The classic story of a person stopping all of a sudden, side stepping, landing from a jump incorrectly, and the knee giving away, followed by pain in and around the knee especially when you try to put weight on the injured leg, swelling within six hours of injury, popping sound heard at the time of injury – all these events in the knee joint should alert the subject to the most likely diagnosis of anterior cruciate ligament injury.
Three bones – thigh bone (femur), shin bone (tibia), and knee cap (patella) –meet to form a knee joint. Ligaments are connecting structures in between bones. Anterior cruciate ligament is one of the ligaments located inside the knee joint. It runs in the middle of the knee and restrains anterior translation of tibia. Anterior cruciate ligament is complex, for it provides rotational stability, mechanical stability and proprioceptive feedback to the knee.
In recent times, there has been an increase in participation in sports. As a result, there has been an increase in sports related injuries, particularly lower limbs, and more commonly injuries to the knee. One of the most common knee injuries is an anterior cruciate ligament sprain or tear.
Athletes, who are into high demand sports like soccer, football, and basketball, are more likely to injure their anterior cruciate ligaments. Incidence of anterior cruciate ligament injuries in the general population is because of daily routine activities, traffic accidents and recreational activities.
Sprains: Injuries to the anterior cruciate ligament occur along with injury to other structures in the knee, like articular cartilage, meniscus, and other supporting ligaments. Sprain is the word used to define injured ligament and ligaments are graded basing on severity of injury.
- Grade 1 sprains: The ligament is slightly stretched, but none of the fibres of the ligament are torn.
- Grade 2 sprains: Ligament is stretched and some of the fibres of the ligament are torn. This is called as partial tear of the ligament.
- Grade 3 sprains: There is a complete tear of the ligament. The ligament becomes two pieces.
Treatment for anterior cruciate ligament injuries can be divided into conservative and surgical. Age, functional disability and functional requirements are three main factors which will influence the choice of treatment. ACL reconstruction is the surgical procedure used for torn ligament. Reconstruction is done using a graft and the grafts used are either hamstrings tendon or patellar tendon.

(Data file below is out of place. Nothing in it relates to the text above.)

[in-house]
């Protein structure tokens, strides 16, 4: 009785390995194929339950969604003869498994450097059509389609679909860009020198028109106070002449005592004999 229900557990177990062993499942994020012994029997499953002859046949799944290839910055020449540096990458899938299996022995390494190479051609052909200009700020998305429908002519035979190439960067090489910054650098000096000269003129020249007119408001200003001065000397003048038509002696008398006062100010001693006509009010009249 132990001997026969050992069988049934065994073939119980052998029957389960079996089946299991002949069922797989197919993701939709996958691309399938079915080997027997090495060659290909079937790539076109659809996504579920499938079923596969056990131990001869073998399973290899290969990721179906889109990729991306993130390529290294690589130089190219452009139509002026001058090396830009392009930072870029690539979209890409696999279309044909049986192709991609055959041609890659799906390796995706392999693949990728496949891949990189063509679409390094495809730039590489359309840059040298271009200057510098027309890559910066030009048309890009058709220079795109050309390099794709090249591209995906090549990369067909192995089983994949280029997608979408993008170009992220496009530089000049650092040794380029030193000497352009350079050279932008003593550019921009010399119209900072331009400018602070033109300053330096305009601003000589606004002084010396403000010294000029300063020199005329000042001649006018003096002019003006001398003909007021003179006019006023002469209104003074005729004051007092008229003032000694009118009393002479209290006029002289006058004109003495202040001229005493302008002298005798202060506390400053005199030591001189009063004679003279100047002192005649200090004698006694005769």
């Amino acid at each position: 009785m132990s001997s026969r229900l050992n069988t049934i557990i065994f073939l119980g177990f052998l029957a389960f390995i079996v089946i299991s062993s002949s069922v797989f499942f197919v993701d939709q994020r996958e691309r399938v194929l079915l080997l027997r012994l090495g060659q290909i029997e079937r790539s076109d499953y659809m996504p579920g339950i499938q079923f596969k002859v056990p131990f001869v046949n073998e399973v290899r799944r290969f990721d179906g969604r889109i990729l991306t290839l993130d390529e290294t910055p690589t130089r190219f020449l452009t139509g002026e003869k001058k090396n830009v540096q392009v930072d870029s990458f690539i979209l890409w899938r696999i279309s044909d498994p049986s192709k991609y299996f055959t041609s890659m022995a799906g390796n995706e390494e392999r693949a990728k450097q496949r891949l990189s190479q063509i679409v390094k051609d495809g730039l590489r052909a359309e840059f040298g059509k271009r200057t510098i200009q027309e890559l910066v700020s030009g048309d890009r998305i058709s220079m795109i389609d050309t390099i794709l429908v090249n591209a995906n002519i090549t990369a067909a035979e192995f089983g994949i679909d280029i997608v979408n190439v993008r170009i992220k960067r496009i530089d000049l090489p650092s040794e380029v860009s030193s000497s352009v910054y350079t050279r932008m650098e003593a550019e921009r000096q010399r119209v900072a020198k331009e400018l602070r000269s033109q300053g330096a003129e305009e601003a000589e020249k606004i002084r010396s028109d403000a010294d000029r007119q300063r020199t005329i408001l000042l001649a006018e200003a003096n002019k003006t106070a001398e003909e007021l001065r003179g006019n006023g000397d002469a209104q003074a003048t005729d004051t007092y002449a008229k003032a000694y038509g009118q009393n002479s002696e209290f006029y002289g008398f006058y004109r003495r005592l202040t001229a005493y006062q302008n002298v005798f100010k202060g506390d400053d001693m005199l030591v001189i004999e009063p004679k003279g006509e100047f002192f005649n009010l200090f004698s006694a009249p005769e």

Rehabilitation plays an important role in the management of anterior cruciate ligament injuries. Physiotherapy for non-surgical cases: Most of the patients with anterior cruciate ligament injuries are treated conservatively, especially for the general population with grade one and two sprains. Immediately after the injury, the main line of treatment will be to reduce pain, swelling and immobilizing the injured knee. Cryotherapy will help reduce pain, elevating the injured part will decrease swelling, and knee brace will help immobilize the injured knee.
As the initial symptoms subside, gentle isometric exercises are encouraged for both quadriceps and hamstrings muscles which support the knee joint and mobility exercises to encourage the range of motion. Weight bearing on the affected leg is encouraged with the help of brace and assistive devices.
During the final phase of rehabilitation, hamstrings and quadriceps strengthening exercises are added to the treatment regime, which can compensate for the torn ligament’s function. Hamstrings should be strengthened more than quadriceps muscle.
Physiotherapy following surgery
Rehabilitation following surgery is divided into phases.
- Phase one is immediately following surgery and the duration lasts for about two weeks. The subject’s knee is placed in a brace which will limit the movement for a certain degree, mainly terminal extension of knee. During this period, gentle isometric exercises for quadriceps and hamstrings, mobility exercises to encourage knee range of motion, and partial weight bearing with walker support are advised.
- Phase two lasts from second week to sixth week. During this phase mobility is given priority, so that full range of motion is achieved and the subject is encouraged to do full weight bearing.
- Phase three lasts from six to 12 weeks. This phase emphasizes on strengthening programs. Resistance exercises, proprioceptive neuro muscular facilitation techniques, and multiple angle isometrics for quadriceps and hamstrings are encouraged.
- Phase four lasts from three to six months. This phase is very important for sports people. Sports specific drills, plyometric exercises, exercises to improve proprioception and vigorous strengthening exercises and balance board exercises for knee joint are encouraged.
Strengthening quadriceps and hamstrings can prevent most of the injuries to knee. Some of the exercises which can improve strength in the knee joint are:
- Knee extensions
- Hamstring curls
- Wall squats
- Wall ball squats
Some of the knee injuries can get really complicated, and in such cases, prevention is the only cure.